Friday, June 4, 2010

The social carbon offsetting of the World Cup

In a recent article in The Star (03/06/10 - 'From dust bowl to delight in only 12 hours'), one of the Johannesburg daily papers, an interview with a local living next to Orlando Stadium ended with the quote, "If we had lights, at least people will be able to see how beautiful it is here". This is the paradox of South Africa's World Cup; the world class stadia, sporting facilities and accommodation alongside houses and shacks sometimes without basic provisions such as electricity and running water. Jo'burg is a city of contrasts; the juxtaposition of the wealthy district of Sandton alongside the impoverished township of Alexandra on the horizon serves as a reminder of the inequality of the apartheid era but more importantly of the economic and social inequality that still remains in the Rainbow Nation.

The planting of trees and shrubs in the Orlando Stadium precinct is like a social carbon offsetting program; it makes people feel better by doing it but it doesn't solve any fundamental problems. Living in a house without electricity next to some pleasant greenery is still living in a house without electricity, no matter what the window dressing. Of course, it's not a simple case of the haves and have nots, white and black, city and township; life in South Africa is far more complex than that. Yet it's hard to escape these dichotomies sometimes. 

Listening to the radio this morning as they were excitedly covering the first train to run on the new advanced Gautrain system, which links part of norther Jo'burg with the airport, I lost count how many times they used the phrase "first world" to describe it. This left me wondering where they thought they were living. Do they see South Africa as a 'third world' country? What was so exciting about a new train when this was unlikely to affect the vast majority of the city's residents? For me, the truth is that only a small section of the population is ever going to use it, generally those white-collar workers in the north of the city. This leads to the question who is the World Cup really going to benefit? FIFA for one and certain sporting and political elites but is it anything more than a short-term boost (is it even that)? Granted, certain infrastructure projects (i.e. road upgrades, increased internet capacity) will have benefits unseen day to day but the World Cup is not the only catalyst for such things. The stark reality of mega-sports events is that it costs a lot more than planned and the tangible economic benefits far less than expected. The same will happen in Brazil 2014 and the winning bids for World Cups 2018 and 2022.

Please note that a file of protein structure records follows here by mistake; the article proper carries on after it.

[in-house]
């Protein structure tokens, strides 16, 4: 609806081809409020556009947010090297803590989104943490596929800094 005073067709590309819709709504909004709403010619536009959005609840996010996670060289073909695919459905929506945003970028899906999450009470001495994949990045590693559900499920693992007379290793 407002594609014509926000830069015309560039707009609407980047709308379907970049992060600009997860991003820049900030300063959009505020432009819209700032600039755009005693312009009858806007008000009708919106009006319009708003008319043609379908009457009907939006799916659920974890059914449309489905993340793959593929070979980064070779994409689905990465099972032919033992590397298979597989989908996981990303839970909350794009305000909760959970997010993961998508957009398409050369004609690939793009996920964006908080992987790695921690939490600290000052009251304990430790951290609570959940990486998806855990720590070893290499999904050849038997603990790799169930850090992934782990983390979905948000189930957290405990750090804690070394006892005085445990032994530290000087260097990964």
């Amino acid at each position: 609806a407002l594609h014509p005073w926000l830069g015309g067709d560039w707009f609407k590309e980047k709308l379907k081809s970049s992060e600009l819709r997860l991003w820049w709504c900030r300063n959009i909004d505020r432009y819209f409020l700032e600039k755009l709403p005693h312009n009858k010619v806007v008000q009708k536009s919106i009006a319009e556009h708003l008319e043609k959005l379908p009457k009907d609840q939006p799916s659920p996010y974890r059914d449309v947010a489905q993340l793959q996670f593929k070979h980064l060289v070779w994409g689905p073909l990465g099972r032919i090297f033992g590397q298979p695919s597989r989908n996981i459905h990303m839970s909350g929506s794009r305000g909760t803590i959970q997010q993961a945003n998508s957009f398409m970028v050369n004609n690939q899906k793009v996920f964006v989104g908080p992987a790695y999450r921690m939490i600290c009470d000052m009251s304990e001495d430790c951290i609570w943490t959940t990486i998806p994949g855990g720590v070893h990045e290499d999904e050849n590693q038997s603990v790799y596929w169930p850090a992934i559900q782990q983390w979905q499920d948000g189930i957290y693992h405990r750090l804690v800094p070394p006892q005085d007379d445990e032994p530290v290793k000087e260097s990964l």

Plant trees and make the place look nice by all means. Just don't tell me that it's good for the economy. And that Soweto resident still doesn't have electricity.

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